While the number of men in nursing has increased in recent years, Case Western Reserve University’s Frances Payne Bolton School of Nursing has seen a huge jump in men enrolling in its master entry-nursing program this year.
Roughly one-third of the entering Master of Nursing class—11 of the 30 students—is male.
Traditionally, the share of men in nursing has hovered around 9 to 10 percent, with an interest in pursuing the higher-paying positions such as nurse anesthetist and flight nurse positions, said Mary E. Kerr, dean of the Frances Payne Bolton School of Nursing at Case Western Reserve.
But 30 percent?
“Unprecedented,” said Kerr, the May L. Wykle Professor at the nursing school. “Eleven of 30 is unbelievable. This is great.”
Nathan Babb, a first-year Master of Nursing student, said he expected maybe five men in his class.
While the number of male nurses has more than tripled since the 1970s, all but about 330,000 of the 3.5 million nurses employed in 2011 were female, according to the U.S. Census Bureau.
Meanwhile, the American Association of Colleges of Nursing reports 11 percent of students graduating from baccalaureate programs in 2010-11 were men, while men make up just 7 percent of registered nurses.
The Master of Nursing program is designed for students with non-nursing undergraduate degrees who aim to pursue a career in nursing.
Deborah Lindell, who directs the program and was surprised to see so many men enrolled, said that Job demands and security are part of it.
“But what they tell us in the interviews tends to be that they wanted a career in health care, looked at the options, and chose nursing due to opportunities to interact closely with patients, have multiple career directions, shorter time period than medicine to reach positions with more autonomy, such as nurse practitioner.
She partly attributed the increase to a new marketing strategy that focused on students with an interest in the sciences. The strategy, however, didn’t target a particular gender, she said, and was even launched late in the recruiting season.
Though nursing had significant male representation until the 1800s because of the association between nursing and the military, the number of men in the profession declined in the 1900s with the emergence of modern nursing and legal barriers that prevented them from entering the field. However, the number of males in nursing has been growing since the 1970s.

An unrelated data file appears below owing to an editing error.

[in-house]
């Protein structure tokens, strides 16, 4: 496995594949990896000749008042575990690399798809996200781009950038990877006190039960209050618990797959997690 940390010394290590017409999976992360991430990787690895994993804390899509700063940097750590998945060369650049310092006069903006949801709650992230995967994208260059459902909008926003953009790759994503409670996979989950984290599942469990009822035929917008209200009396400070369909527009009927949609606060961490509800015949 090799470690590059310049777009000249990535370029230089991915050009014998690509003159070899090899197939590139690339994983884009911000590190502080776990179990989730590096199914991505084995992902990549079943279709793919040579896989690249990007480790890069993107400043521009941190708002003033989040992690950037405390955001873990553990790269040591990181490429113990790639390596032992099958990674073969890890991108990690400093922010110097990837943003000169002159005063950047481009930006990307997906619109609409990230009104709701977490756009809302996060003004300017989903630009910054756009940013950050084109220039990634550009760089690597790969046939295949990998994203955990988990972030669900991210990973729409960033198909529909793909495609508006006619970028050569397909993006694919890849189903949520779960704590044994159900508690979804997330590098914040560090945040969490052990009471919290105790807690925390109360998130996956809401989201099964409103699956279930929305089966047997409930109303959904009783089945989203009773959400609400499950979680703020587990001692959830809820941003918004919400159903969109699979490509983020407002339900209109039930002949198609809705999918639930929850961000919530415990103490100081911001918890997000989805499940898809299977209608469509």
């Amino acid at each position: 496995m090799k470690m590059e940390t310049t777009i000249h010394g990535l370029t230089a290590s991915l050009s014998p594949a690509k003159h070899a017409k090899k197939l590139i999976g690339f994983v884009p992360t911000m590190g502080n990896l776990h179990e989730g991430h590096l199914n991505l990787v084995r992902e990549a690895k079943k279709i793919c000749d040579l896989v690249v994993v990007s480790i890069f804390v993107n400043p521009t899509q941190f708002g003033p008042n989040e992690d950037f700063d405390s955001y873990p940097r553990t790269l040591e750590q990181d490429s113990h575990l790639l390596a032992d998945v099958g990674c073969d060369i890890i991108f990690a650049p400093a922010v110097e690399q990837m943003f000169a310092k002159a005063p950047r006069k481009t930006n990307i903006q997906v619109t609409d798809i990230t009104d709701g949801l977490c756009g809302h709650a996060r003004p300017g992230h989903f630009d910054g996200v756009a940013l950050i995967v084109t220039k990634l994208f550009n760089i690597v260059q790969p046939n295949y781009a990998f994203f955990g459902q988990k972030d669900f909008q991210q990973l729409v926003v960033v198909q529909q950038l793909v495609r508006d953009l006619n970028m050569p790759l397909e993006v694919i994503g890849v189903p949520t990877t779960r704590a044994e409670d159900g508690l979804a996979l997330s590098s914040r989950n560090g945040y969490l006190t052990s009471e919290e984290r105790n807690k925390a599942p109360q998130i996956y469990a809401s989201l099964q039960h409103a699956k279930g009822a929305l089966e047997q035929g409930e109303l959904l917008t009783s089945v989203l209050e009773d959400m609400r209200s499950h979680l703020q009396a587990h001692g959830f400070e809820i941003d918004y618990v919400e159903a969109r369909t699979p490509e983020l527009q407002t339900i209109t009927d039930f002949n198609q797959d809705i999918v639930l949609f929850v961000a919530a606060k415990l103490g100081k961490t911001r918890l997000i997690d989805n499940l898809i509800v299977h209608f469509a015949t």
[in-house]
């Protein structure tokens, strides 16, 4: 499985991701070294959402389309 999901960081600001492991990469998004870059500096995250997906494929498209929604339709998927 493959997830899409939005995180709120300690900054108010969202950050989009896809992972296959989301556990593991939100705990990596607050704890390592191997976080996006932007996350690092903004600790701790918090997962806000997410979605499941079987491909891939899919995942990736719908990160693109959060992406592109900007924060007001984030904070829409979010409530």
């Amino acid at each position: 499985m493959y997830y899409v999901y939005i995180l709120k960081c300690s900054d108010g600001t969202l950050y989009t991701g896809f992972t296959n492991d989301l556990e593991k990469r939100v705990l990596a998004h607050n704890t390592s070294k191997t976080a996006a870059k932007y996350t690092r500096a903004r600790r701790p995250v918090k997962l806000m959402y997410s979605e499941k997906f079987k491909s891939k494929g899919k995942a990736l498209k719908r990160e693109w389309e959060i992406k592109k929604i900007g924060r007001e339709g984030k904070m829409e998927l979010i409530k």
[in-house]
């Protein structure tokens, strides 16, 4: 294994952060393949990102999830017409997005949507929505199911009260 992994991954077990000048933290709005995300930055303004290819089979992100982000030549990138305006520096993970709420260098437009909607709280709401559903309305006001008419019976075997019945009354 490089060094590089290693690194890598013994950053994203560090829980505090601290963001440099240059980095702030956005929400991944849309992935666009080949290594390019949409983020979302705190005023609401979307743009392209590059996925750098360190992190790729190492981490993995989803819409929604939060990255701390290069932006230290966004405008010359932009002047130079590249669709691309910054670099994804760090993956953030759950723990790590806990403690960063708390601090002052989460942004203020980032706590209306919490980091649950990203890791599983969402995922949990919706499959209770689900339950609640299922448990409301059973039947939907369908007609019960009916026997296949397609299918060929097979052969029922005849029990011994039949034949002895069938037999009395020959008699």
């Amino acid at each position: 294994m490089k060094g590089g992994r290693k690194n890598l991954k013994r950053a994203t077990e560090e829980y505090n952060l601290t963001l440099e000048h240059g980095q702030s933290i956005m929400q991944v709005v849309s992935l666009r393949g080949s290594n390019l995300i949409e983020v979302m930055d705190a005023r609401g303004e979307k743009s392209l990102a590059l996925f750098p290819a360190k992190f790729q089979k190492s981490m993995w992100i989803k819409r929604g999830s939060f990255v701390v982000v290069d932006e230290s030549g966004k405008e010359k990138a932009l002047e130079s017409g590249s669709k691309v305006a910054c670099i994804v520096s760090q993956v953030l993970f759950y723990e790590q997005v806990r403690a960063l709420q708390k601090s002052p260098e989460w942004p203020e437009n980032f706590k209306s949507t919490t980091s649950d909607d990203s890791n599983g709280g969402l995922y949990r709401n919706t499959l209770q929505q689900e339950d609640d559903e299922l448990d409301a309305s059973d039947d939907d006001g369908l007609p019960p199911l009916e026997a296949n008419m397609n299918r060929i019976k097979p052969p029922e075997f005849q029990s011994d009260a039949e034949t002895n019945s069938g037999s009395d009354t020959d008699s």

Grover Shelton, of Rockford, Ill., who earned a bachelor’s degree in biological sciences from Butler University in 2007, said he enrolled based on a referral from the director of a wound clinic in Indianapolis who was familiar with the nursing school’s reputation.
“I believe nursing is more aligned with my personal beliefs of what patient care is ,” Shelton said. “Due to some early childhood health scares, I have never wanted to do anything else in life but directly influence the health and well being of suffering individuals.”
Some students in the MN program are making a career change from their undergraduate degree. The program allows them to become an RN and, eventually, a nurse practitioner, Lindell said.
For example, Jonathan Heilman, of Newton, Mass., who earned a fine arts degree from the New York University’s Tisch School of the Arts in 2011, enrolled in the program to pursue a different career.
Long fascinated by child and adolescent mental health, he switched his career goals after volunteering at the NYU Child Student Center. The experience led him to work with mental health patients at the St. Elizabeth Medical Center in Boston.
There, he was able to watch as doctors, nurses, social workers and others interacted with patients. He was especially struck with how involved the nurses were in hands-on patient care.
“It was the nurse in the thick of it all,” he said, “by the patient’s side from admission to discharge.”